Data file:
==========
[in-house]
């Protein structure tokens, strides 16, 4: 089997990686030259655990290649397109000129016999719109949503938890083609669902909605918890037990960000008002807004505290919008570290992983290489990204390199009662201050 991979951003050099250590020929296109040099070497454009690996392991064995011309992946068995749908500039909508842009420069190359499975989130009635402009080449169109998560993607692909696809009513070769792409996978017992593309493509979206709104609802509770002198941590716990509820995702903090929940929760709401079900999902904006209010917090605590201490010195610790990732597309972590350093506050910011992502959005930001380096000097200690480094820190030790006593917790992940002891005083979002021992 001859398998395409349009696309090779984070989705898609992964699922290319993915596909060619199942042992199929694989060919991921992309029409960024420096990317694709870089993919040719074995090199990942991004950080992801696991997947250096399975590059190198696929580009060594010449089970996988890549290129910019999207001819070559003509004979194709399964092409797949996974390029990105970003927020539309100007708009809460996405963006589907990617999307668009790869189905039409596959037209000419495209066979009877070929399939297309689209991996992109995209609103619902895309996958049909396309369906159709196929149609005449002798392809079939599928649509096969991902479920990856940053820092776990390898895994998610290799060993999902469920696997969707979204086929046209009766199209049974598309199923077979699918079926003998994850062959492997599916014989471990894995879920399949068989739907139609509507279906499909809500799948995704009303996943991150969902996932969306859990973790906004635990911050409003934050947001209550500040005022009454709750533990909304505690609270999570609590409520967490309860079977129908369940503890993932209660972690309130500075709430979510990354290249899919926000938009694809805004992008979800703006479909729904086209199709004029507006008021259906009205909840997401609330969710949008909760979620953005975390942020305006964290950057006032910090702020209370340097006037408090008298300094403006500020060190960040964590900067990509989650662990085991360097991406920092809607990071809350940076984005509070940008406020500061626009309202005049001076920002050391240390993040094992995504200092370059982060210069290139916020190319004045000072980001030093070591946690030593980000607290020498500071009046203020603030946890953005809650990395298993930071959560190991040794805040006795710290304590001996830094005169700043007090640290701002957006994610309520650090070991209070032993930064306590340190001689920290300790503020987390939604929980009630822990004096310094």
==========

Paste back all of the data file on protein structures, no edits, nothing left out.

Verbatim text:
[in-house]
């Protein structure tokens, strides 16, 4: 089997990686030259655990290649397109000129016999719109949503938890083609669902909605918890037990960000008002807004505290919008570290992983290489990204390199009662201050 991979951003050099250590020929296109040099070497454009690996392991064995011309992946068995749908500039909508842009420069190359499975989130009635402009080449169109998560993607692909696809009513070769792409996978017992593309493509979206709104609802509770002198941590716990509820995702903090929940929760709401079900999902904006209010917090605590201490010195610790990732597309972590350093506050910011992502959005930001380096000097200690480094820190030790006593917790992940002891005083979002021992 001859398998395409349009696309090779984070989705898609992964699922290319993915596909060619199942042992199929694989060919991921992309029409960024420096990317694709870089993919040719074995090199990942991004950080992801696991997947250096399975590059190198696929580009060594010449089970996988890549290129910019999207001819070559003509004979194709399964092409797949996974390029990105970003927020539309100007708009809460996405963006589907990617999307668009790869189905039409596959037209000419495209066979009877070929399939297309689209991996992109995209609103619902895309996958049909396309369906159709196929149609005449002798392809079939599928649509096969991902479920990856940053820092776990390898895994998610290799060993999902469920696997969707979204086929046209009766199209049974598309199923077979699918079926003998994850062959492997599916014989471990894995879920399949068989739907139609509507279906499909809500799948995704009303996943991150969902996932969306859990973790906004635990911050409003934050947001209550500040005022009454709750533990909304505690609270999570609590409520967490309860079977129908369940503890993932209660972690309130500075709430979510990354290249899919926000938009694809805004992008979800703006479909729904086209199709004029507006008021259906009205909840997401609330969710949008909760979620953005975390942020305006964290950057006032910090702020209370340097006037408090008298300094403006500020060190960040964590900067990509989650662990085991360097991406920092809607990071809350940076984005509070940008406020500061626009309202005049001076920002050391240390993040094992995504200092370059982060210069290139916020190319004045000072980001030093070591946690030593980000607290020498500071009046203020603030946890953005809650990395298993930071959560190991040794805040006795710290304590001996830094005169700043007090640290701002957006994610309520650090070991209070032993930064306590340190001689920290300790503020987390939604929980009630822990004096310094």